Fluid Power Journal

Replace or Restore? Why You Should Retrofit that Aging Press

By Mike Kramer, Press Application Engineer, Bosch Rexroth

One of the most productive and hardworking machines in the industry today is the extrusion press. With proper maintenance and life-cycle management, many extrusion presses operate productively for decades, often with their original hydraulic pumps, control valves, and other components. However, this longevity leads to persistent complications; many extrusion presses are using outdated, inefficient, and unreliable hydraulic pumps.

Rather than replacing the entire press, there are strategic cost savings and performance advantages that can be realized by retrofitting legacy hydraulic systems on many of today’s presses. These include significant reductions in energy consumption and measurable improvements in press throughput. Replacing outdated working systems can dramatically reduce downtime, maintenance, and repair costs, especially when replacing hard-to-obtain components such as older hydraulic pumps and valves.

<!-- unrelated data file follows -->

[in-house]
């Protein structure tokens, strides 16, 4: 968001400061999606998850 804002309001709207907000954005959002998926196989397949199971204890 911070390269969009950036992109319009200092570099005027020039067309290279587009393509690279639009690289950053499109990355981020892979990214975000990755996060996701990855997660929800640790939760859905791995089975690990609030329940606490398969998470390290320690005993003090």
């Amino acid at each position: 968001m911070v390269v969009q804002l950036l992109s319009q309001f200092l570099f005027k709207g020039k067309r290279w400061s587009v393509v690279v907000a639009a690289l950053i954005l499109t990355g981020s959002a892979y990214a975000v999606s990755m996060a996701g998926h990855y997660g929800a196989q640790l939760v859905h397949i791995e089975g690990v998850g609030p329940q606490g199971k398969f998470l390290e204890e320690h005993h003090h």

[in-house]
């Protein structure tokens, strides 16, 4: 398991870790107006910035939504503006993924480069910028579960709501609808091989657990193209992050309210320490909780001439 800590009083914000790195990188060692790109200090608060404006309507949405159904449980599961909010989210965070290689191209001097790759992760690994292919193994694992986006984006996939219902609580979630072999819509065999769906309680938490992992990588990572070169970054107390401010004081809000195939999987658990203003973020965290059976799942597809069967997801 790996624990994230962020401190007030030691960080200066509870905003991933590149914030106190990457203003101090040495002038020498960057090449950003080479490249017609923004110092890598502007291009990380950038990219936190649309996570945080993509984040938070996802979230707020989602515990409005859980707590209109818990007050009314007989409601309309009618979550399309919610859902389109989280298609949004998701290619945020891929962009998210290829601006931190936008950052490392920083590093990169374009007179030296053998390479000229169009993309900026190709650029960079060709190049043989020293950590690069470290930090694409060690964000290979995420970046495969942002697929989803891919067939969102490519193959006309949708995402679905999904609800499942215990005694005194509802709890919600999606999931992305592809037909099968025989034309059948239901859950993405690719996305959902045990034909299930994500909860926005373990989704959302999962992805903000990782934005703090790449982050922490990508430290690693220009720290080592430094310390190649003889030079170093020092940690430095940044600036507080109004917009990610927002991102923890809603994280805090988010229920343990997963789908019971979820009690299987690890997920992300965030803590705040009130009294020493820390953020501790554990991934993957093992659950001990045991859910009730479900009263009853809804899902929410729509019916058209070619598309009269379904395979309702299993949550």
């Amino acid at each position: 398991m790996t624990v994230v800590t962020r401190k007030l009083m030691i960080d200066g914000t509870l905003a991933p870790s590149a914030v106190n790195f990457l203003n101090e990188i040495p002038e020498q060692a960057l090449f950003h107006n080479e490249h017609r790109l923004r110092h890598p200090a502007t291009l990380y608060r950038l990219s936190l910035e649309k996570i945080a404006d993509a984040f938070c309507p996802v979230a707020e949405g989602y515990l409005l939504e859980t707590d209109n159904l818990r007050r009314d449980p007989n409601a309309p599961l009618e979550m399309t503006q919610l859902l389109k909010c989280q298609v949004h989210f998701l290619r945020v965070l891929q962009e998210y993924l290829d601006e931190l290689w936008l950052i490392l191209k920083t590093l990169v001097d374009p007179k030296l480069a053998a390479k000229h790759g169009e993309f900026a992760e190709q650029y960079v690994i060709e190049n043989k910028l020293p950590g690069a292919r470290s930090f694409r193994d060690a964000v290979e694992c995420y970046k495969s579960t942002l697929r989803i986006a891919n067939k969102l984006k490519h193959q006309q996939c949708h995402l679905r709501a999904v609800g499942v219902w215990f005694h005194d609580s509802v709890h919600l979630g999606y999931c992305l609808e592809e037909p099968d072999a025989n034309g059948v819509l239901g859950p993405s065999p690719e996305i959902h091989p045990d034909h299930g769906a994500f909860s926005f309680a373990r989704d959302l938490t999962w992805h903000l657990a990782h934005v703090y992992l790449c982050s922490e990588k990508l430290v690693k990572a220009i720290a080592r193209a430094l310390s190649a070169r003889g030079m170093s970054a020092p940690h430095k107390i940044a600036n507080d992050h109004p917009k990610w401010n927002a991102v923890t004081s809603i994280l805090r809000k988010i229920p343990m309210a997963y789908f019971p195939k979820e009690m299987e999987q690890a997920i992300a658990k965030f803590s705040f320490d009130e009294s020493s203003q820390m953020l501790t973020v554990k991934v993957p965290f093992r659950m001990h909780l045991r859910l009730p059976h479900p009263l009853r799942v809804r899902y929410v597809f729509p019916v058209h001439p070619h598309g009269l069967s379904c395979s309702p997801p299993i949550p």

Equally important, the newest generation of high-pressure
variable displacement pumps and pump control systems incorporate smart technologies and connectivity that make it easier to implement
Industry 4.0 capabilities such as advanced diagnostics, predictive
maintenance, and real-time production data collection.

A retrofit increases performance and decreases maintenance frequency.

Risk factors of aging press hydraulics

As they age, even the best-maintained presses hit a point where retrofitting or replacement of critical components starts to make both operational and economic sense. The initial symptoms may simply be more frequent downtimes to replace or service malfunctioning equipment.